Table of Contents Author Guidelines Submit a Manuscript
Canadian Journal of Gastroenterology
Volume 17 (2003), Issue 3, Pages 187-190
http://dx.doi.org/10.1155/2003/370257
Original Article

Renal Impairment after Spontaneous Bacterial Peritonitis: Incidence and Prognosis

Gabriela Perdomo Coral and Angelo Alves de Mattos

Graduate Program in Internal Medicine: Hepatology, Fundação Faculdade Federal de Ciências Médicas de Porto Alegre, Irmandade Santa Casa de Misericórdia de Porto Alegre, Porto Alegre, Brazil

Received 23 April 2002; Revised 10 December 2002

Copyright © 2003 Hindawi Publishing Corporation. This is an open access article distributed under the Creative Commons Attribution License, which permits unrestricted use, distribution, and reproduction in any medium, provided the original work is properly cited.

Abstract

BACKGROUND/AIMS: Spontaneous bacterial peritonitis (SBP) is an important complication in cirrhotic patients. The aim of the present study was to assess the incidence, predictive factors and prognosis for renal impairment (RI) after SBP in cirrhotic patients from southern Brazil.

METHODS: Of the 1030 hospitalizations evaluated, 114 episodes of SBP were diagnosed in 94 patients (mean age 49 years; 76.59% men). SBP diagnosis was established when the ascitic fluid polymorphonuclear cell count was equal to or greater than 250 cells/mm³. Five cases were excluded. The variables assessed as possible predictors of steady or progressive RI were blood urea nitrogen and creatinine levels before the diagnosis of SBP; type of infection, antibiotic prophylaxis, first episode or recurrent SBP, presence of gastrointestinal bleeding and hepatic encephalopathy during hospitalization, SBP resolution, Child-Pugh classification, levels of blood pressure, ascitic fluid and blood polymorphonuclear cell count, bacteriological data (positive and negative ascitic fluid culture), albumin, bilirubin, sodium and prothrombin time at the moment of diagnosis.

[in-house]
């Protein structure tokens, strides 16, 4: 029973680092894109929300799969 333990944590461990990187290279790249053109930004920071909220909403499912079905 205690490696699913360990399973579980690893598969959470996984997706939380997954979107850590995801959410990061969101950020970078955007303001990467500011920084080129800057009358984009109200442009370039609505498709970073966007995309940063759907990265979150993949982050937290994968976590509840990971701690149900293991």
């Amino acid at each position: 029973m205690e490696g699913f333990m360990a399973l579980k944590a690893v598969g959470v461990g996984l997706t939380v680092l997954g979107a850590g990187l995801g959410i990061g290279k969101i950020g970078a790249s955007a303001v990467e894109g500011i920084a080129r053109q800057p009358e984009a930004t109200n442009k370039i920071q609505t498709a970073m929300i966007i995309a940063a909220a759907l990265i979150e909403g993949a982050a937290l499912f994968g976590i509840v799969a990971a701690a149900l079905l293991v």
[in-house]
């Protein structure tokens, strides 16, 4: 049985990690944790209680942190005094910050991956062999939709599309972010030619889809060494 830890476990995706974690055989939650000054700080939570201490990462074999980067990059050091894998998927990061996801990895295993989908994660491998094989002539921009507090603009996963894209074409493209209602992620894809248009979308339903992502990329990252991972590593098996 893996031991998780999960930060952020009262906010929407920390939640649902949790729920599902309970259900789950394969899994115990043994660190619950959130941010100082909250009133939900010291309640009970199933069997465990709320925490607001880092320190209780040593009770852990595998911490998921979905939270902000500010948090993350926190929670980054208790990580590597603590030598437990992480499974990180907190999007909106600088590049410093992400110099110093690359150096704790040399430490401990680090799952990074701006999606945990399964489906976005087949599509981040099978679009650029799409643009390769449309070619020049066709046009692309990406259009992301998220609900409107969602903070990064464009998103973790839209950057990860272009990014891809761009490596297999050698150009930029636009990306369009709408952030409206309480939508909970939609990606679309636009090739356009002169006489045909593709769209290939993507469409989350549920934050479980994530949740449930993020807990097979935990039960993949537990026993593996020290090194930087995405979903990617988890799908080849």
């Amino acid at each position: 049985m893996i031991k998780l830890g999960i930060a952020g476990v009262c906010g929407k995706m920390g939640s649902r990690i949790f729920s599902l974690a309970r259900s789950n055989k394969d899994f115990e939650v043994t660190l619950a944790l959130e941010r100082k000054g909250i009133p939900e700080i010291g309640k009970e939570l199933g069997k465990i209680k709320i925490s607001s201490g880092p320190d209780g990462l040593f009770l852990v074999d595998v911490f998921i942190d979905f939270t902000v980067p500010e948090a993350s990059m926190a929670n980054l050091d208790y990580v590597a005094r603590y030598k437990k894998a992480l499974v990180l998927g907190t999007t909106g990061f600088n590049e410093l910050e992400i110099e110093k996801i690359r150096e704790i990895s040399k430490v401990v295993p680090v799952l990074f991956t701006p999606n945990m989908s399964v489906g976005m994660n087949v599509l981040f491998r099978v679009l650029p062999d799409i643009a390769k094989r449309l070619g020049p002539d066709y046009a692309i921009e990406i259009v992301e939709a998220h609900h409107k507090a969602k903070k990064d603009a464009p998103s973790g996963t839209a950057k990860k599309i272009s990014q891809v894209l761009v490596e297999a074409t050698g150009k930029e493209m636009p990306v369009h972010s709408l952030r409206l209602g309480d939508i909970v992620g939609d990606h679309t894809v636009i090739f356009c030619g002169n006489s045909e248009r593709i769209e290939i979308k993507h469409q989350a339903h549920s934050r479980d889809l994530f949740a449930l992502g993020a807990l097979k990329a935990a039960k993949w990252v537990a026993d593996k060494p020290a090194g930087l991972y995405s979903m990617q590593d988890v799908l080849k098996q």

RESULTS: The incidence of SBP was 11.07%. In 61 (55.96%) episodes, SBP was associated with RI (transient in 57.37%; steady in 19.67%; and progressive in 22.95%). The mortality rate associated with progressive RI was 100%; 58.33% with steady RI; and 2.85% with transient RI. The mortality rate in patients with or without RI was 36.07% and 6.25%, respectively (P<0.001). The level of creatinine (greater than or equal to 1.3mg/dL) before the diagnosis of SBP and the rate of infection resolution were the only predictors of RI in the multivariate analysis.

CONCLUSIONS: RI after SBP is a common complication, and indicates a poor prognosis for this infection. High levels of creatinine before infection and the rate of infection resolution are independent predictors of RI.